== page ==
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Primary diabetes mellitus

By the time diabetes mellitus is clinically recognized in dogs, they virtually all have type 1 or insulin-dependent disease. This is characterized by beta cell destruction (often due to autoimmune destruction of the islets of Langerhans) and hypoinsulinemia. Insulin secretagogues, such as glucose or glucagon, fail to stimulate endogenous insulin production and there is an absolute requirement for exogenous insulin injections to control blood glucose levels.

Secondary diabetes mellitus

Diabetes mellitus can be secondary to severe inflammation or neoplasia of exocrine pancreatic tissue, which leads to loss of islet function. In these cases, diabetes is also complicated by exocrine pancreatic insufficiency. Diabetes mellitus can also occur when there is either overproduction of counteracting hormones or insulin resistance. Excessive growth hormone production can be seen in intact, cycling bitches. Progesterone produced during the luteal phase of the estrous cycle induces the production of growth hormone by the mammary gland, which counteracts the action of insulin.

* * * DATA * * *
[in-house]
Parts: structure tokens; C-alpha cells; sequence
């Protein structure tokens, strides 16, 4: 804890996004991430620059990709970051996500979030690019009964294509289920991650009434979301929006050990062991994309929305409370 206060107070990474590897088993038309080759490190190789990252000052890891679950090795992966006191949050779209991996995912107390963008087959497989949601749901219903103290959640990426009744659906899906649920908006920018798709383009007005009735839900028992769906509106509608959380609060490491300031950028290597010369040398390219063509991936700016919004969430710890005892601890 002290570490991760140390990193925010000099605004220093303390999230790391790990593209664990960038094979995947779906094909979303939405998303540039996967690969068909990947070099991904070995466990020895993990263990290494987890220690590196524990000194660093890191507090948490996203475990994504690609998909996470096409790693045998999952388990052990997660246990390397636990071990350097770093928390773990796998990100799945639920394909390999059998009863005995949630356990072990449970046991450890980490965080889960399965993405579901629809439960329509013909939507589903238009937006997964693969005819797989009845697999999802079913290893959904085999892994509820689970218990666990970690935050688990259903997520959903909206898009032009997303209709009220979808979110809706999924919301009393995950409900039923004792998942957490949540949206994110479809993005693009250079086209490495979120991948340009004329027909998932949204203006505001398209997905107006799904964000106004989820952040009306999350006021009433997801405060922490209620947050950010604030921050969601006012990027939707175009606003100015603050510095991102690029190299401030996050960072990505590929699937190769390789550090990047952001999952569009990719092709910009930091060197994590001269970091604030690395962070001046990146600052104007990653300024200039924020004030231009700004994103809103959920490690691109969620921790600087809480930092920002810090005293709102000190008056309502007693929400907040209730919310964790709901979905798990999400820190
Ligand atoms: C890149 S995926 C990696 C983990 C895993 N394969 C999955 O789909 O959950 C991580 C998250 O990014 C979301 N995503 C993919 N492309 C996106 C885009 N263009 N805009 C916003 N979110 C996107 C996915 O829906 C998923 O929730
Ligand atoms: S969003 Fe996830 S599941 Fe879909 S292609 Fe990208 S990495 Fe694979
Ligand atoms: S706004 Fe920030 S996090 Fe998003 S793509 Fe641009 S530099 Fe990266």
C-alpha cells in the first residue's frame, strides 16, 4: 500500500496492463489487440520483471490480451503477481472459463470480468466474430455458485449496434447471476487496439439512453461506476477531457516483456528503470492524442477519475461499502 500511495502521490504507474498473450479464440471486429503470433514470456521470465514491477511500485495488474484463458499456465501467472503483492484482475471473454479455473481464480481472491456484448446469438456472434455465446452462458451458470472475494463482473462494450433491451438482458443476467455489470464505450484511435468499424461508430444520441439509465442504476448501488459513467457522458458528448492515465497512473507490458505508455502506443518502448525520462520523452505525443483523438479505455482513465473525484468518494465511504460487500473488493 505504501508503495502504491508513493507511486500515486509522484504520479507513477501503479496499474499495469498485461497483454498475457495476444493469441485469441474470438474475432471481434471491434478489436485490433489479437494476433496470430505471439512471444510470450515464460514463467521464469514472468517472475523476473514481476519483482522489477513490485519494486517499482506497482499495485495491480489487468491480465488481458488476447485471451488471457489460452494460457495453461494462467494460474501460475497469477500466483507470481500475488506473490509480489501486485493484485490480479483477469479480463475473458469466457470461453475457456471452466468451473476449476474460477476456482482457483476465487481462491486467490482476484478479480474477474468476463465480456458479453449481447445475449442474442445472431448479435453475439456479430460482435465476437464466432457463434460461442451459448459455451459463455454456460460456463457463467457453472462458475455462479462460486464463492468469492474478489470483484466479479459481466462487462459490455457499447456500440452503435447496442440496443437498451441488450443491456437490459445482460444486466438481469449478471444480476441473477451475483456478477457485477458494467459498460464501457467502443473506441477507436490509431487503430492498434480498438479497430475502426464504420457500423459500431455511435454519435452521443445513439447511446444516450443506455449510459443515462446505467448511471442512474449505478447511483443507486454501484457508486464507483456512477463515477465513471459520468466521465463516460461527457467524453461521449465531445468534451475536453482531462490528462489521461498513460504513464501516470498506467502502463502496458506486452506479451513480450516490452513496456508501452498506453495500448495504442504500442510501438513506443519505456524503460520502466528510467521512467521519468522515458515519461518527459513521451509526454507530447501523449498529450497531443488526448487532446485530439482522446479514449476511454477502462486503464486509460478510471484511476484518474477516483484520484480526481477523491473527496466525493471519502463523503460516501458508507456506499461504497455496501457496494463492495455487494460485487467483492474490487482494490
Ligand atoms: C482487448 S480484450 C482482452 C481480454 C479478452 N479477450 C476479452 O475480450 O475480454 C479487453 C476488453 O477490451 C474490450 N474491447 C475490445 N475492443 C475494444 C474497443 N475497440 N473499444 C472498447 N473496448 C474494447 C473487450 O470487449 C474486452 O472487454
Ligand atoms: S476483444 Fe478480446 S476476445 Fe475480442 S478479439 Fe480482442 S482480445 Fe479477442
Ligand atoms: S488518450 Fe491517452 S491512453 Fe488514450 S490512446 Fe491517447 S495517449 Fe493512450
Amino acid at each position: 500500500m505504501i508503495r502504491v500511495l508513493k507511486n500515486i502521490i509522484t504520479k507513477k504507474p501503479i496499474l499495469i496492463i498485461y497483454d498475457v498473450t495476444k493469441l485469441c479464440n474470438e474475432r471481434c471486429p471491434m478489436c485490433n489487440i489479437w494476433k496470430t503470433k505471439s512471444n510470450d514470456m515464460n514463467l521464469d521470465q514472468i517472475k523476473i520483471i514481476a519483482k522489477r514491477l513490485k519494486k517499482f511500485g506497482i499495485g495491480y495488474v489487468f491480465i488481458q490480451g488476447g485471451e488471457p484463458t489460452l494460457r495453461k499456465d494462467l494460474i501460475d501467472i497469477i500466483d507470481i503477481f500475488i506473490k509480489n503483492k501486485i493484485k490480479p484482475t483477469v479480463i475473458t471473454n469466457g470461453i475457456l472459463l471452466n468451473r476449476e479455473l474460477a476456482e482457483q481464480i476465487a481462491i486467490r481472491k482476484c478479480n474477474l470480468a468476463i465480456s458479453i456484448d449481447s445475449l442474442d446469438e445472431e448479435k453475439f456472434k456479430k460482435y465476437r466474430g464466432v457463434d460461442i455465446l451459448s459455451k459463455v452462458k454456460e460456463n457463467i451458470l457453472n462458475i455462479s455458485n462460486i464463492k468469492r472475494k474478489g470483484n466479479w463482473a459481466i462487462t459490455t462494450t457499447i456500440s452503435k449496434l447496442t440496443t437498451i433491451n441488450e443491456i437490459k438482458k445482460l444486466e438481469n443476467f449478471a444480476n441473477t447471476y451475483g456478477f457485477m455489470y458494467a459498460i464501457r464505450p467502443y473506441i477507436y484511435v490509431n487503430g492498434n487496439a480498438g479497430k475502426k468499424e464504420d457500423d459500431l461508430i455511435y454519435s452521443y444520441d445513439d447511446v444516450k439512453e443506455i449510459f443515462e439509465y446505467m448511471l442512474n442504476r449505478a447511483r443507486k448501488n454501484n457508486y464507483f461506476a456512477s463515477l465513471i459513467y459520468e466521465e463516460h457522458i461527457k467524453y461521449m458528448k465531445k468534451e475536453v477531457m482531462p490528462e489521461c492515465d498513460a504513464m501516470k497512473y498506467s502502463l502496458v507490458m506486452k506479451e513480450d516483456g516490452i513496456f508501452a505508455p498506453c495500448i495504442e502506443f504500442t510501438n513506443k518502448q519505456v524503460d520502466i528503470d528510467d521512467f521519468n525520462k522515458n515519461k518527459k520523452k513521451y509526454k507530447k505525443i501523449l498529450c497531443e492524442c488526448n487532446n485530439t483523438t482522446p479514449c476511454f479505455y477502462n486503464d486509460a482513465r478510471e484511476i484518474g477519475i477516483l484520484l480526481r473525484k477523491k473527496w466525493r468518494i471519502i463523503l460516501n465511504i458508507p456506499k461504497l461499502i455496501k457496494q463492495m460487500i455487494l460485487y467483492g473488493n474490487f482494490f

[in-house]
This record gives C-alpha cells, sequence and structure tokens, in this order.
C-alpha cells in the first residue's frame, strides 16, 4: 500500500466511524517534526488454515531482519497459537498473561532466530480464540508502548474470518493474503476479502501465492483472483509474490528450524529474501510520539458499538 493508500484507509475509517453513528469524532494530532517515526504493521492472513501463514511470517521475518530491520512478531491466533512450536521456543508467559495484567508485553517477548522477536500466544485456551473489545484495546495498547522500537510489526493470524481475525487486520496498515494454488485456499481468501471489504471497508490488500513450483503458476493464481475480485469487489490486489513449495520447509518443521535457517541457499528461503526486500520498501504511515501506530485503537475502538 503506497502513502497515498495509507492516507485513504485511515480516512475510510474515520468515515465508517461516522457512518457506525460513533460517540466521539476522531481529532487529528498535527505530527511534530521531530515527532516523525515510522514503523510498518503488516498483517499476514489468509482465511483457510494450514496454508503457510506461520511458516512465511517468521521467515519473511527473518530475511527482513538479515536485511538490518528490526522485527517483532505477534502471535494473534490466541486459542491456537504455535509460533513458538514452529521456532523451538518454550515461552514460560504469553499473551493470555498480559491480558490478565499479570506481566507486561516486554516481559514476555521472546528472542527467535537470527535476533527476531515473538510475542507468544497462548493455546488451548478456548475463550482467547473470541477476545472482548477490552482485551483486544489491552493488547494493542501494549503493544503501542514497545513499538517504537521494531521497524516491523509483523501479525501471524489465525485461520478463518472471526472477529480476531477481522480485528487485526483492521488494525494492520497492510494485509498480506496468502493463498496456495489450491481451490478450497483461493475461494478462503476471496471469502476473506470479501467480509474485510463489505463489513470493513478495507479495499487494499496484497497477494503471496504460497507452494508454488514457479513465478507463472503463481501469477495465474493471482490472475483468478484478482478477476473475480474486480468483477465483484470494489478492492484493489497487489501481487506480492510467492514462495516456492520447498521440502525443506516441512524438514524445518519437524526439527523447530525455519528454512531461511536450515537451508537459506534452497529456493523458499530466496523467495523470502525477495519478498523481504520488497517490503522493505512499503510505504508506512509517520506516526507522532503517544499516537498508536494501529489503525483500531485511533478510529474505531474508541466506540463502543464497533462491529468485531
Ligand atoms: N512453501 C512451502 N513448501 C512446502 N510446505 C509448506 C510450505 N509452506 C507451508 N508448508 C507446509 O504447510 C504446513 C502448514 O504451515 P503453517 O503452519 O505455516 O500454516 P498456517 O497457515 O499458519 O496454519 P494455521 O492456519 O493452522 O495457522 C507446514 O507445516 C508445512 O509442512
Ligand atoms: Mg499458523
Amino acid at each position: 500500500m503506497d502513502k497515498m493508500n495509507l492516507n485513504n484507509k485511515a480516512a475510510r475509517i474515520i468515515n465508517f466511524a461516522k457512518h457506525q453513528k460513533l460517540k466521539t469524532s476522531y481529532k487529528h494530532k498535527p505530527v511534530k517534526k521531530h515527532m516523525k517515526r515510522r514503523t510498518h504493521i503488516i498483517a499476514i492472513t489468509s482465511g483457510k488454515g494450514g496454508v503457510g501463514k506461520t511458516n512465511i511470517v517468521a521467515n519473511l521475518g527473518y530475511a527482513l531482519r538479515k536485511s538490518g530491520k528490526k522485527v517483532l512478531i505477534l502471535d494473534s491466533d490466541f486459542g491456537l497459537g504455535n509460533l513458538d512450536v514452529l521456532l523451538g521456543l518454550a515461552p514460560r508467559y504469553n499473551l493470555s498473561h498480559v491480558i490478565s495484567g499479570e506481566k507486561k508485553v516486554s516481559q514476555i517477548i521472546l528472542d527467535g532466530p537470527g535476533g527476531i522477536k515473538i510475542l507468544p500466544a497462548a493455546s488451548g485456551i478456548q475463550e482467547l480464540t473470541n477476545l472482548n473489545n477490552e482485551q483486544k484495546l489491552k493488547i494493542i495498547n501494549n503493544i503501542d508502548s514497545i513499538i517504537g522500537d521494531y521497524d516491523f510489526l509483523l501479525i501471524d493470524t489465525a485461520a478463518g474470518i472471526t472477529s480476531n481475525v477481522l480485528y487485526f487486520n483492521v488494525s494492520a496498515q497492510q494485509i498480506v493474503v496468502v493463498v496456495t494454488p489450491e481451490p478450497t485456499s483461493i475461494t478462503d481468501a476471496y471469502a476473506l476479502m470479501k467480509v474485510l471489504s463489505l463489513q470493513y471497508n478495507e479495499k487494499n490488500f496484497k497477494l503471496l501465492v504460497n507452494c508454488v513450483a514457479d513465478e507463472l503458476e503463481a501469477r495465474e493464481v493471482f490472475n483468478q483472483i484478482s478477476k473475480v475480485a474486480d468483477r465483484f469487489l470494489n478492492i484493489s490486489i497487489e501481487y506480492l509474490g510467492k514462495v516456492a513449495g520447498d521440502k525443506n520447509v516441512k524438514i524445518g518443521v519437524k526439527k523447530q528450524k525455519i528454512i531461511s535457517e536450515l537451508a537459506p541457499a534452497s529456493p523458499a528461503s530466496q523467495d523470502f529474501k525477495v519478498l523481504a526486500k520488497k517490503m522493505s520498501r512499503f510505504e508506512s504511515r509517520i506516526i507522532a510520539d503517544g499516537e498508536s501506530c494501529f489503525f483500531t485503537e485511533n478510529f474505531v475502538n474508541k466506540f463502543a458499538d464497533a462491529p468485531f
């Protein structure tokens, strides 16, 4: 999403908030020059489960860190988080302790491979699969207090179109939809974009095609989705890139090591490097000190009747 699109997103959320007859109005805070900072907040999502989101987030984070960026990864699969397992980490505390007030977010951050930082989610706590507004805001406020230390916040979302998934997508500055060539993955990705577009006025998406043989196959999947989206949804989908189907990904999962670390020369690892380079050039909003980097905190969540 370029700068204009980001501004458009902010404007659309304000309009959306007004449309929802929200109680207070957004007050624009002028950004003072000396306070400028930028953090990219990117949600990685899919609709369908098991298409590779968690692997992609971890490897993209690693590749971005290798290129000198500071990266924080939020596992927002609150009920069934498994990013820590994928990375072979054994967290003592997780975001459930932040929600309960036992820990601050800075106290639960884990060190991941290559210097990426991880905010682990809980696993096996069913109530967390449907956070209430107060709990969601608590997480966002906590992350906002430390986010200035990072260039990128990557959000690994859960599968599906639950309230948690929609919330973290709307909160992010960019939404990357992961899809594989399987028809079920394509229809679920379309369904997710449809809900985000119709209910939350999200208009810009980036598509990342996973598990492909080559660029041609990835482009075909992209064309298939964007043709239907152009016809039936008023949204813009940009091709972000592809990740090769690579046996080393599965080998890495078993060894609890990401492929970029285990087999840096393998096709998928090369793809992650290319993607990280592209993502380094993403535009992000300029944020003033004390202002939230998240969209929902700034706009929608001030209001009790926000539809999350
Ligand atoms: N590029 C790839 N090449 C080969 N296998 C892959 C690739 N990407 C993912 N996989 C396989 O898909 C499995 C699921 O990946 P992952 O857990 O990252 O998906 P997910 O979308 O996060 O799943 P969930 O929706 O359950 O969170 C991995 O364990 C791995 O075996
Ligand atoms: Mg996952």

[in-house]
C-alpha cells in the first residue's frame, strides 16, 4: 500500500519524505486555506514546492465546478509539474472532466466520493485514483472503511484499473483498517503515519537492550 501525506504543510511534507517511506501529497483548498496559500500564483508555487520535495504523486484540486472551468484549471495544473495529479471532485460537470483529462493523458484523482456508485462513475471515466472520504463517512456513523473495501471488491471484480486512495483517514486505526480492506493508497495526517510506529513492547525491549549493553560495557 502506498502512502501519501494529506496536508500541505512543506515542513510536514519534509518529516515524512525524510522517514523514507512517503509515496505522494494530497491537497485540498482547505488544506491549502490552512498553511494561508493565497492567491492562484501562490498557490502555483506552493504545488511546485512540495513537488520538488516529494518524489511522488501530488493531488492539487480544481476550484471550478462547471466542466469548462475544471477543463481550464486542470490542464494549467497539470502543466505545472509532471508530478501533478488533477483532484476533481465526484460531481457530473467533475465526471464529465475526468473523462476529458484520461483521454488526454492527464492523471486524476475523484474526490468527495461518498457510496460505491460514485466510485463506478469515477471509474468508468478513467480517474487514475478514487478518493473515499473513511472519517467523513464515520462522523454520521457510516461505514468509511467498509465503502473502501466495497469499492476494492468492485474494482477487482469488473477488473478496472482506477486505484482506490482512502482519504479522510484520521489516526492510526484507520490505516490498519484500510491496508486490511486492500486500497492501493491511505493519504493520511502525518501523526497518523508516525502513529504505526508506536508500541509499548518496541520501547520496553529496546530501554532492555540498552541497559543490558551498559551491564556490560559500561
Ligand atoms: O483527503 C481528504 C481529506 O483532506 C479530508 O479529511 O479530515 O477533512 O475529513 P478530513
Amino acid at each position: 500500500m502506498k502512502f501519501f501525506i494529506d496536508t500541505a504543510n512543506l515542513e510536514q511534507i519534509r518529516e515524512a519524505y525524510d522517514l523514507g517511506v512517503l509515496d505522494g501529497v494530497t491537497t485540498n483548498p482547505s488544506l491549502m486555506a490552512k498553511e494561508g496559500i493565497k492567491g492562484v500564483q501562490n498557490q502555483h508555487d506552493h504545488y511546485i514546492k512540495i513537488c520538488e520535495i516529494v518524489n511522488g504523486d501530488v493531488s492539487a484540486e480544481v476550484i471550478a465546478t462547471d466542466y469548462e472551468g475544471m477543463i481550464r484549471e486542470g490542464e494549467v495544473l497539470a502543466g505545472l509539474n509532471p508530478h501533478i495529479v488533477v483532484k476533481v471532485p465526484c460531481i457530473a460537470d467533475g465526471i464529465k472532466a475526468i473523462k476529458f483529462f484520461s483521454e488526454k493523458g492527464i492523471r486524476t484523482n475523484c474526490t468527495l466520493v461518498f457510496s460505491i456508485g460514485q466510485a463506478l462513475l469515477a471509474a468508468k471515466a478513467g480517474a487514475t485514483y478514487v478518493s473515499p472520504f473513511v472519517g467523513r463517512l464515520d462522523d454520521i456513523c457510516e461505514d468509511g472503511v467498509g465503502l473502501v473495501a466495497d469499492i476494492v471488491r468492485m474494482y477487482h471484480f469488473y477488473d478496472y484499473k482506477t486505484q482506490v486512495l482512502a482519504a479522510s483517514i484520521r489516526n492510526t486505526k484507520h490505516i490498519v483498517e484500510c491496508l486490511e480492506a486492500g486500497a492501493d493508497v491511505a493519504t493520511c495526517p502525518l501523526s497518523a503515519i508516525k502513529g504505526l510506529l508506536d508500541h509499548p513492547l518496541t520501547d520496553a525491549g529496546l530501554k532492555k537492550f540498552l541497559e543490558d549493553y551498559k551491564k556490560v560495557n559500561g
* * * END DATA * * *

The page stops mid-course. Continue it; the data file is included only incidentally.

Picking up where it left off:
Dogs with hyperadrenocorticism produce excessive amounts of glucocorticosteroids that stimulate gluconeogenesis and lead to an increase in the plasma glucose concentration. This stimulates insulin synthesis, which eventually results in exhaustion of the islets of Langerhans. Only about 10% of canine Cushing’s syndrome cases are complicated by diabetes mellitus.